Kylo Ren undoubtedly fashioned his mask to look similar to Darth Vader's (even if it's part of his Knights of Ren uniform; it's reminiscent of Vader), to evoke the presense of the old Sith. He's using it to pretend at the power he wishes he had. So when he takes off the mask in the interrogation scene, the moment is once more anti-climatic. The face behind the terror isn't someone to fear; he's just a boy. With the mystery gone, we see Kylo Ren as he truly is: someone trying to be more than himself, someone grasping at the power Vader once had.

From the identical Stormtrooper design to Boba Fett's distinguished helmet, the Star Wars universe is full of all types of masks and helmets. Each one is used for a different purpose and has a different place in the galaxy. What's important, though, is what is underneath the mask.

Anna Gensimore

Labyrinth is the brainchild of Jim Henson, George Lucas (strangely enough), and creature designer extraordinaire Brian Froud. It stars David Bowie and a teenager Jennifer Connelly as she portrays a girl named Sarah who mistakenly sends her baby brother away to the kingdom of the Goblin King (Bowie). 

There's a pivotal scene in the movie where Sarah takes a bite of an enchanted peach. She slips away into a dream world populated by masked characters in elaborate costumes straight out of a fantasy novel. Jareth, the Goblin King, coquettishly eludes Sarah as she looks around the ballroom in fascination and apprehension. The masquerade ball is Jareth's attempt to give Sarah her heart's desire in exchange for forgetting about her quest to rescue her baby brother. She is bewildered at this world and these caricatures of an aristocracy; the sort of place and people Sarah has fantasized about belonging to instead of her typical suburban life. A clock chimes the hour and it startles Sarah into remembering her reality, and she causes the gilded dream to shatter bringing forth the garbage dump where she's fallen asleep.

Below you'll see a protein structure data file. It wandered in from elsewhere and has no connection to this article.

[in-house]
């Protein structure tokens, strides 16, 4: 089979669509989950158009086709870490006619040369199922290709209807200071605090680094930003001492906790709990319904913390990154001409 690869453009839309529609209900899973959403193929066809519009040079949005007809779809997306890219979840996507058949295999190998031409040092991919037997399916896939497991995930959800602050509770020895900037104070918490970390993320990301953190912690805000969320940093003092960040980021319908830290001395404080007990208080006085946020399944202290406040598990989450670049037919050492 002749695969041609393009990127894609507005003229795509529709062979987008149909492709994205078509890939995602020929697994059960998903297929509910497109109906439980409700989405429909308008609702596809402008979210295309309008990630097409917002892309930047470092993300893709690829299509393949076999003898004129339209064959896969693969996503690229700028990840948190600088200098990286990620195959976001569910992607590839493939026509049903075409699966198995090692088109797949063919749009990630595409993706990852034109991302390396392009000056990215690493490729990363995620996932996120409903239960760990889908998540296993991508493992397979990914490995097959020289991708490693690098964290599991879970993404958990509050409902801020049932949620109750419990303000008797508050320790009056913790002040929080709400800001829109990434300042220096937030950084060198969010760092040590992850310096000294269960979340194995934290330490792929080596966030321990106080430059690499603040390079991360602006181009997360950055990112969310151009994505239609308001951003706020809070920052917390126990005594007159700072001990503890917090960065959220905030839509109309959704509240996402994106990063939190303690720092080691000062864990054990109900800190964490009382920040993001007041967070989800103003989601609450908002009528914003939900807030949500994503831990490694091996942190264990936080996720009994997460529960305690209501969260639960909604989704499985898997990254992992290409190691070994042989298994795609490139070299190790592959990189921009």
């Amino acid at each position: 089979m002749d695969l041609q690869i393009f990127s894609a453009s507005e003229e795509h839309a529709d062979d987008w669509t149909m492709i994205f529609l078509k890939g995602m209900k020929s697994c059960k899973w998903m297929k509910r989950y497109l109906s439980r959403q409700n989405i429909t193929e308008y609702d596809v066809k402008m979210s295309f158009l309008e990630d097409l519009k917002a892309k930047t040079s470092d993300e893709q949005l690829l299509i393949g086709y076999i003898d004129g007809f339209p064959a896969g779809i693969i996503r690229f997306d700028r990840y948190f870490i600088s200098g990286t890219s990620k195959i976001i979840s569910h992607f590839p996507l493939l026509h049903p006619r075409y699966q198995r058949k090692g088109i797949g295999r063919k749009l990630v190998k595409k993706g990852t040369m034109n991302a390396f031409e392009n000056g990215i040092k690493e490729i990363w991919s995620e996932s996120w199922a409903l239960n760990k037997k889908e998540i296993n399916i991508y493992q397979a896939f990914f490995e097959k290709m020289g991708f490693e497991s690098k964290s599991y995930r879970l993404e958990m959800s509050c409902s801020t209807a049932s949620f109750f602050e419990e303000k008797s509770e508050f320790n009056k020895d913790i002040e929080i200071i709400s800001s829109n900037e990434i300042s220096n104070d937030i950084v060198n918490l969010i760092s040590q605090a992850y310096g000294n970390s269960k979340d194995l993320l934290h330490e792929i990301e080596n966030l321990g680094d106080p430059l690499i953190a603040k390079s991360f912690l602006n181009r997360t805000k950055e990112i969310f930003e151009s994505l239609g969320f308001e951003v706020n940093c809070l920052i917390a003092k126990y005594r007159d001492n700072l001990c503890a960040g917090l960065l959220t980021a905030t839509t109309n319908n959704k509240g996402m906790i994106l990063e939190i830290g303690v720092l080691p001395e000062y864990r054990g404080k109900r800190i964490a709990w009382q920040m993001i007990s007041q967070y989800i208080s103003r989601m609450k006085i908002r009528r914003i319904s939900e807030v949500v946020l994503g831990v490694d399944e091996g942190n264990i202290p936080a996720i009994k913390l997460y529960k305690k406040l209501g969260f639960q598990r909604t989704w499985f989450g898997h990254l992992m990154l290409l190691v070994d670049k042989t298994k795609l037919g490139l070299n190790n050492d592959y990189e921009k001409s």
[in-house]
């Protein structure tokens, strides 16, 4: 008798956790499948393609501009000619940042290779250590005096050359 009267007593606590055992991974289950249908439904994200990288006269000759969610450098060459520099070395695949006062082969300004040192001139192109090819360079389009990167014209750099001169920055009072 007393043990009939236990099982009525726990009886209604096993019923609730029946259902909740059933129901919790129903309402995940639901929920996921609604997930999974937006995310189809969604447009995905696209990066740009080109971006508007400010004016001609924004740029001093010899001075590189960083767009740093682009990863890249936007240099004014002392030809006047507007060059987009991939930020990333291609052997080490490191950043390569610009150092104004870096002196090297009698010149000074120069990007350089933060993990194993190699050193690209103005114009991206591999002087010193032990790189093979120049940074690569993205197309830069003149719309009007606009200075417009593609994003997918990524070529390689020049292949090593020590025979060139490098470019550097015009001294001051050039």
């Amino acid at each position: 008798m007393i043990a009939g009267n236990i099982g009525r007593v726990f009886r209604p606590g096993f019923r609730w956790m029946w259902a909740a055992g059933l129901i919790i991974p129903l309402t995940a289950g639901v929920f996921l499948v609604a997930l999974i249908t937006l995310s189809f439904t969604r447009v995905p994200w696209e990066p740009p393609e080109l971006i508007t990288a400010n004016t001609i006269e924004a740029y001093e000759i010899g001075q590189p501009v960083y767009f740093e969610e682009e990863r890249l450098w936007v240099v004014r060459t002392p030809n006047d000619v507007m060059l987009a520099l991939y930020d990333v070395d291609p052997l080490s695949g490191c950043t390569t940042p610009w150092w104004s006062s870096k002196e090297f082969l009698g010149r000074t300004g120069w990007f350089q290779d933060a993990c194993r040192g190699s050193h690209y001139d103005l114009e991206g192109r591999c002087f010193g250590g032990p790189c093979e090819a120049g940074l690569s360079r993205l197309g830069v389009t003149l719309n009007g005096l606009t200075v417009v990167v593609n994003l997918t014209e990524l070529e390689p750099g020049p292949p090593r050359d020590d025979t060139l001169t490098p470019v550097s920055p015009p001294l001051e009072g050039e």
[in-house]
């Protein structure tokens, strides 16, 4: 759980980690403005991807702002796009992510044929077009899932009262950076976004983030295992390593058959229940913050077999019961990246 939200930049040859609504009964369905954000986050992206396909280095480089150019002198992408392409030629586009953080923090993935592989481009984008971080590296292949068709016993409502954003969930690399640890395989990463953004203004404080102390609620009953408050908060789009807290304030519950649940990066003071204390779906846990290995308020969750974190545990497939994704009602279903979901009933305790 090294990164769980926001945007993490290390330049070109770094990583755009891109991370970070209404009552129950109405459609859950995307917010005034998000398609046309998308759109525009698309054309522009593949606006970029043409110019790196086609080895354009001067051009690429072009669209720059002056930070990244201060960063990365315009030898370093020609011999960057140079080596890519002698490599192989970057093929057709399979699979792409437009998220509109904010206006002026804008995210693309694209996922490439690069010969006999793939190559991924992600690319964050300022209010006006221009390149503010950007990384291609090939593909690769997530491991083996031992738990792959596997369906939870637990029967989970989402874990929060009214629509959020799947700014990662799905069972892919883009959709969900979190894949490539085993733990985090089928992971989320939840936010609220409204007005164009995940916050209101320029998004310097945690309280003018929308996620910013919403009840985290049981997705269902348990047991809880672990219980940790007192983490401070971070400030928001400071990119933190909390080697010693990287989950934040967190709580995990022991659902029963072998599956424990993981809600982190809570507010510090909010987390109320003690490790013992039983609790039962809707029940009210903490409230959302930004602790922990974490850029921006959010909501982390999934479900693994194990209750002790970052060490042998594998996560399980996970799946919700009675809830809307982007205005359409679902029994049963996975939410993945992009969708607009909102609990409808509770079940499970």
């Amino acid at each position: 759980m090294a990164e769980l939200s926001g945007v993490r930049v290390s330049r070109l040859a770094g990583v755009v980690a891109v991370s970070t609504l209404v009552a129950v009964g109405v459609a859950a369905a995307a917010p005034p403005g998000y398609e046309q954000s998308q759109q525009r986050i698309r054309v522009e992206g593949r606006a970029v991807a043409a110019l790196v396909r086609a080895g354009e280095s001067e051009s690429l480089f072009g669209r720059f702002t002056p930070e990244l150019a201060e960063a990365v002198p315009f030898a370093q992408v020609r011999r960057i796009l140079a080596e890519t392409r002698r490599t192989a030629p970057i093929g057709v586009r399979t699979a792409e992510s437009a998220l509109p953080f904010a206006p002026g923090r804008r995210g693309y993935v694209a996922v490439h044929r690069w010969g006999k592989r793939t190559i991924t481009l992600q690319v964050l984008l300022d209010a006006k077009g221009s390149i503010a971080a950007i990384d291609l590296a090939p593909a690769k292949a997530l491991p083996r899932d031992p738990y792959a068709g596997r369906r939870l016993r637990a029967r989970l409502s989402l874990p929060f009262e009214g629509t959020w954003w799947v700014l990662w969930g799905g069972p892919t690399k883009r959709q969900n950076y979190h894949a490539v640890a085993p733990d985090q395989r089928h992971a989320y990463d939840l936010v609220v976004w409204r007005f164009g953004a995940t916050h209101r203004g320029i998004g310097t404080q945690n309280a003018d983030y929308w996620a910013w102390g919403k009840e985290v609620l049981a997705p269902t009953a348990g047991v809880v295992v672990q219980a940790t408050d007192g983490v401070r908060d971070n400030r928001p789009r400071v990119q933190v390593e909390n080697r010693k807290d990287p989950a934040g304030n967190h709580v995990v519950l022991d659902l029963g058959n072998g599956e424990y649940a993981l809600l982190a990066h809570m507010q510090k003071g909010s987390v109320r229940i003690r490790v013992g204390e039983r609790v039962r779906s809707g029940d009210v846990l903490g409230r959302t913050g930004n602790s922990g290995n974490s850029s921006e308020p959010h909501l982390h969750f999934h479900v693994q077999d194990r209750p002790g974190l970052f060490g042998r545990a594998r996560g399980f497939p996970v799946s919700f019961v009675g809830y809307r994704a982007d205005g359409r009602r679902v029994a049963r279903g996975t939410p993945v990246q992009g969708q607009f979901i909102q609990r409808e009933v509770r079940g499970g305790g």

To me, the masks represent the confusion Sarah feels adjusting to this period of her life. As a teen, she's beginning to understand adult interactions and doesn't exactly know if she likes the reality as opposed to the worlds she's built up based on her reading. Sarah's father has remarried and she now has a baby brother, for the entirety of her life she's been the center of his attention. Jareth's fantasy world offers her the opportunity to reclaim that feeling of importance. It is a point of maturity for Sarah to deny that desire and move on to save her brother


Corvo Attano, the head bodyguard of the deceased Empress Jessamine, is on a quest to rescue Empress Jessamine's daughter and avenge her death. Due to the circumstances of Empress Jessamine's assassination, Corvo has been implicated in her death and is the key suspect. This makes his quest all the more complicated, thus he must adopt a disguise.